Monday, September 21, 2015

Twins -by Barrett Warner

The hand without feeling 
resembles the hand that feels. 

Both have sixty or so small bones 
and five stocky fingers. 

These hands have been friends 
since either can remember. 

Now, the good hand feels for both. 

The bad hand waves, 
as if to agree with every word. 

One side holds forth, the other hopes 
that doors will open without knobs. 

This is how I go through life. 

Falling on a muddy trail last week, 
the bad hand broke the crash, cracking bones. 

In spite of its strange new shape—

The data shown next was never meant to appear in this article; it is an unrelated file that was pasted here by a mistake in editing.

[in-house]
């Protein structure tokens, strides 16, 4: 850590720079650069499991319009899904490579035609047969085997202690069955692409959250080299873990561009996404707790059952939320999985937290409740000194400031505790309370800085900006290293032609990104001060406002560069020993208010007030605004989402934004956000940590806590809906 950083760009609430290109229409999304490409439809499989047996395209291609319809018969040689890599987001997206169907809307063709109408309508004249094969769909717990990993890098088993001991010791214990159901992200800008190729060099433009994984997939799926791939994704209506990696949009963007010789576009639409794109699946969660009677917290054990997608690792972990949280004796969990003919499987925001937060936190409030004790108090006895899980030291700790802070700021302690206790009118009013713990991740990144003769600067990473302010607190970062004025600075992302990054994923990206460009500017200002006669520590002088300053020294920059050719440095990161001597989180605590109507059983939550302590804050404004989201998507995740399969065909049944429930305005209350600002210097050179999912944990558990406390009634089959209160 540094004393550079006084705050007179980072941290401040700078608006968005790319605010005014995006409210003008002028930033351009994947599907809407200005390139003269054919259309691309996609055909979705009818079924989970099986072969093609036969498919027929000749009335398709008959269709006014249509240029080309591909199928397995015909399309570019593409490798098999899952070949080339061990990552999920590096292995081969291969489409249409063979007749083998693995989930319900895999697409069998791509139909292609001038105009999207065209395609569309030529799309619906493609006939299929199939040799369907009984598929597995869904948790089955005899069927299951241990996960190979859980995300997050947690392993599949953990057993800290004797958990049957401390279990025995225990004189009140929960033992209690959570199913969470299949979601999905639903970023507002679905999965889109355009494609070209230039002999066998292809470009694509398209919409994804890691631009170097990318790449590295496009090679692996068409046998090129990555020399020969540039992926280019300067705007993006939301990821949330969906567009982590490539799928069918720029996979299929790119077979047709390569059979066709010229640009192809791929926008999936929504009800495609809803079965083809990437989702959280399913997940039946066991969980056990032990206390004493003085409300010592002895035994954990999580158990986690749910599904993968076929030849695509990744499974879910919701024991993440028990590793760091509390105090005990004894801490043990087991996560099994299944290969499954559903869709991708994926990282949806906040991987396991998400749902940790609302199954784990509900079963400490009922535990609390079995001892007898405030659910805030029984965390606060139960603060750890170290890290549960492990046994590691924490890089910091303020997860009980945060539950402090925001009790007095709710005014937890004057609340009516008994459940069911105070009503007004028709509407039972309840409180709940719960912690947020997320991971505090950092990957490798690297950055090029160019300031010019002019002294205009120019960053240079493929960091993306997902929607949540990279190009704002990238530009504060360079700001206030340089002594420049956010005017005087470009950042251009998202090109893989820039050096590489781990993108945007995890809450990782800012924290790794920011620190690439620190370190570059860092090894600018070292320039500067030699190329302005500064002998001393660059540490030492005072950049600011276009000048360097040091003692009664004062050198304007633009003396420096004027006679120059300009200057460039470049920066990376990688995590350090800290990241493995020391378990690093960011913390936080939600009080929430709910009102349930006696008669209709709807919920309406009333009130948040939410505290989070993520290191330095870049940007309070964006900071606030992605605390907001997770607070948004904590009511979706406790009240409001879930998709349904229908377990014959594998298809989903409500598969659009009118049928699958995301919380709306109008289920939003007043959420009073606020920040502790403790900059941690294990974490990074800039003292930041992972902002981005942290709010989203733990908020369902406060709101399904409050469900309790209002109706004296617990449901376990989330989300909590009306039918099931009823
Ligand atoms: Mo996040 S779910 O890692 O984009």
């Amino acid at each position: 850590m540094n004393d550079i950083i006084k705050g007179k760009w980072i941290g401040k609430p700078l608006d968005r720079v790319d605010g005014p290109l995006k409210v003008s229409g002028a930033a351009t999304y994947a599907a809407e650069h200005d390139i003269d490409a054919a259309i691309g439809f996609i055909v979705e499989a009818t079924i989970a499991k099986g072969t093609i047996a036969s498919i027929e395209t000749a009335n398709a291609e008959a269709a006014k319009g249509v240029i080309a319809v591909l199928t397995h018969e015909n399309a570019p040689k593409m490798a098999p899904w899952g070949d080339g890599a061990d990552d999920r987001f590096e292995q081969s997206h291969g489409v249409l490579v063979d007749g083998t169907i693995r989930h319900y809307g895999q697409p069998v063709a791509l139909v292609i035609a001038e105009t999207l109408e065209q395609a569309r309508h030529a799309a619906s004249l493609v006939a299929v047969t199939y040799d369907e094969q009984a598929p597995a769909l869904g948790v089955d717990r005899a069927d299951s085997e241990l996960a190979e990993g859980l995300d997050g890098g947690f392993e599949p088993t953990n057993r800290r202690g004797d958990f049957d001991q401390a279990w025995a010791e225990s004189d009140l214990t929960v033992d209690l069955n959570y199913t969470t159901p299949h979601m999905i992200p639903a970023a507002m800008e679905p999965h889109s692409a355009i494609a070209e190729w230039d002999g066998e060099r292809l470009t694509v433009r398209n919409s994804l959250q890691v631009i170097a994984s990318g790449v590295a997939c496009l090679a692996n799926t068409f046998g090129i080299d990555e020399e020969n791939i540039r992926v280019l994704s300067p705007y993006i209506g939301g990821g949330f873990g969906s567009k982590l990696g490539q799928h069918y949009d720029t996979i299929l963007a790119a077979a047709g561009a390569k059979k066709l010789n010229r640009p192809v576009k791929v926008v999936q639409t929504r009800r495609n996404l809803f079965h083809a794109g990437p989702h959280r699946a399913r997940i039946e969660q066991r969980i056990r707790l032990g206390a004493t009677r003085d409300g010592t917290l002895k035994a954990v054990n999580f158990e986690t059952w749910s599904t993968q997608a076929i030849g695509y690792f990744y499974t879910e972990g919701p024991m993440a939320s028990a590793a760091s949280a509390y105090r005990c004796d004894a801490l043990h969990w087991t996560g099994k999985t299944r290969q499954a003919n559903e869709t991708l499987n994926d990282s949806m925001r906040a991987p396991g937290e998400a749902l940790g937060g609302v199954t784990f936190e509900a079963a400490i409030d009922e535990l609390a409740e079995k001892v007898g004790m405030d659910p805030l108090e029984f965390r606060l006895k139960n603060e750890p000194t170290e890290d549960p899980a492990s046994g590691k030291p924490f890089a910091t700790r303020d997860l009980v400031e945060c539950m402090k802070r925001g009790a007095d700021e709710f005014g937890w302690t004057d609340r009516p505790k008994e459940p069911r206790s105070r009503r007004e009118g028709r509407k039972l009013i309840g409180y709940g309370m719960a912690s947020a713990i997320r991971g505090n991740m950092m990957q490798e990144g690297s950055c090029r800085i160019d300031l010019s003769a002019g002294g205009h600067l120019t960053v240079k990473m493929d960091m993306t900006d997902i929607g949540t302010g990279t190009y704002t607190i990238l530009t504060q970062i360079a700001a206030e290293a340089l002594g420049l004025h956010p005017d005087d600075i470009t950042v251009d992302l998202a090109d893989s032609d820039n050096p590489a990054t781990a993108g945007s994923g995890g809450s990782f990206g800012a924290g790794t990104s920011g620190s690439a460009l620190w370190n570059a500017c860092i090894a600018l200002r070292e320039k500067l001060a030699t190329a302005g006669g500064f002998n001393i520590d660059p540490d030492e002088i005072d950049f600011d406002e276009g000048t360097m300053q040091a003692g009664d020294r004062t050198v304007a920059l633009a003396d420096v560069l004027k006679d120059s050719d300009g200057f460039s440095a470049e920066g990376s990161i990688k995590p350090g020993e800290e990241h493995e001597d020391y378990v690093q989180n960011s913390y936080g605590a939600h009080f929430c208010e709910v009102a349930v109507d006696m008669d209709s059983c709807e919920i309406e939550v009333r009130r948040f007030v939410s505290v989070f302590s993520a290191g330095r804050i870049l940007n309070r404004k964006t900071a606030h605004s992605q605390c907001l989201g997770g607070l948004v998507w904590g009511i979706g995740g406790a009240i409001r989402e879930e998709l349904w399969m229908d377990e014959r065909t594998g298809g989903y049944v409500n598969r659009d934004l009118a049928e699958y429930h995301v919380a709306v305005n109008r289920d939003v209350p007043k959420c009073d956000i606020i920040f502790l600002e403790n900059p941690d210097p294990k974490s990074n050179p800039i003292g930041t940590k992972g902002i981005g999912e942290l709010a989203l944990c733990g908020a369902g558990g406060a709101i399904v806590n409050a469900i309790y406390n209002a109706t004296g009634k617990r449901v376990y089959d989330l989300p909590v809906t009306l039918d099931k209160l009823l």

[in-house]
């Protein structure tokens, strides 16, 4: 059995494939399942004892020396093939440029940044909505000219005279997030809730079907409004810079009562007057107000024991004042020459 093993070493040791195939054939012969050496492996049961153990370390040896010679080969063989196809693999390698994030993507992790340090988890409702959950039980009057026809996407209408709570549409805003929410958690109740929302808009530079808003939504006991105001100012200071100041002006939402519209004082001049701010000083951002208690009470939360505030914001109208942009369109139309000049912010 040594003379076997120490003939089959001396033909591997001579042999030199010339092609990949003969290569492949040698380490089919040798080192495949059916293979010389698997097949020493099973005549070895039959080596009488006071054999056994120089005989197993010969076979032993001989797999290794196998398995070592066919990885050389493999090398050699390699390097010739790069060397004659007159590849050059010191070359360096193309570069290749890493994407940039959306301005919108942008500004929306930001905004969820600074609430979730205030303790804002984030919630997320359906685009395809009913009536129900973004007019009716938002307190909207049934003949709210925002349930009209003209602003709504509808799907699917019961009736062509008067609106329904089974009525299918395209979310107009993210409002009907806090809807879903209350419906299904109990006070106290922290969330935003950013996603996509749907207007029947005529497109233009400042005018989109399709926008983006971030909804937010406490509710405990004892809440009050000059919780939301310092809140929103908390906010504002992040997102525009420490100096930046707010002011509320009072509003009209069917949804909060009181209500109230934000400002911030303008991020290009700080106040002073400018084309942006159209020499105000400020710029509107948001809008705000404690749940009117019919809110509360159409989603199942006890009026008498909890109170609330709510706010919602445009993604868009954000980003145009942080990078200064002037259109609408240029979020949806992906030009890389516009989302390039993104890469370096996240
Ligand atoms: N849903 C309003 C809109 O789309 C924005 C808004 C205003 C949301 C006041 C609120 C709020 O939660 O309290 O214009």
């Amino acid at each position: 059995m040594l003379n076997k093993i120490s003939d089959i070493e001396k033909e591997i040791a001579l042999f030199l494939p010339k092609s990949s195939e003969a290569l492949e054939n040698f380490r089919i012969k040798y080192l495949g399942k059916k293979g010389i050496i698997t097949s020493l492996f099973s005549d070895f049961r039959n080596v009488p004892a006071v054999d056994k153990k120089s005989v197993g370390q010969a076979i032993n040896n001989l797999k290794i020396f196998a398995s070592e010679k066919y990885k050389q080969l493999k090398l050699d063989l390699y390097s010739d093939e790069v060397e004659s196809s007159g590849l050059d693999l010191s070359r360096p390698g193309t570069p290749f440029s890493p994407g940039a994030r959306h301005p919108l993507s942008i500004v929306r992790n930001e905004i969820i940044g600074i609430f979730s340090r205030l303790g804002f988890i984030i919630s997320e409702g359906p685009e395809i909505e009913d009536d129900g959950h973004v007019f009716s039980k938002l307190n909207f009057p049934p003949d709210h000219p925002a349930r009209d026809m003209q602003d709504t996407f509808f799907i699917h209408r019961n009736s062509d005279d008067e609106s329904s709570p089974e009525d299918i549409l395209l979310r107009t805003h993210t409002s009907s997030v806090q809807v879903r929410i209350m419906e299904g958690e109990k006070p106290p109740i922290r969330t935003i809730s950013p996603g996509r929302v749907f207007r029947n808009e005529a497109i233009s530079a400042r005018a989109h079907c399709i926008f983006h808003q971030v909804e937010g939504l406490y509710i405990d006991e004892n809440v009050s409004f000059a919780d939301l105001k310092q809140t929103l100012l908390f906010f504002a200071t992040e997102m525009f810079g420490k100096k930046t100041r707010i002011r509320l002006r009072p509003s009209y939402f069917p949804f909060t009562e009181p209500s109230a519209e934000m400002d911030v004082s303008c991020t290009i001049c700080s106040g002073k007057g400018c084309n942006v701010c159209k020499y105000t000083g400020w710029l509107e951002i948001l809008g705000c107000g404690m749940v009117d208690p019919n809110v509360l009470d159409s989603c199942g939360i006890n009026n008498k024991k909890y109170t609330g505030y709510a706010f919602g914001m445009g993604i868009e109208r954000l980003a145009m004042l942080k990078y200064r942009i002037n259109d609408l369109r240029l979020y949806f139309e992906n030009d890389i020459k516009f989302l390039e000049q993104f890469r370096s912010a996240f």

a valley cutting across my palm 
and two fingers refusing to buddy-up— 

it was entirely painless; the good hand 
never stopped singing, nor once offered 
to staunch the widening geranium of blood.

Barrett Warner is the author of Why Is It So Hard to Kill You? (Jane's Boy, 2015) and My Friend Ken Harvey (Publishing Genius, 2014). Among poets, he tends to refer to himself as an essayist and mentions Entropy Magazine and Chattahoochee Review. Among essayists, he tends to refer to himself as a short story writer, and mentions Salamander and Quarter after Eight. For his extreme nervous discomfort in his own true skin, and other reasons, family members would rather not sit next to him on airplanes. He blogs at  

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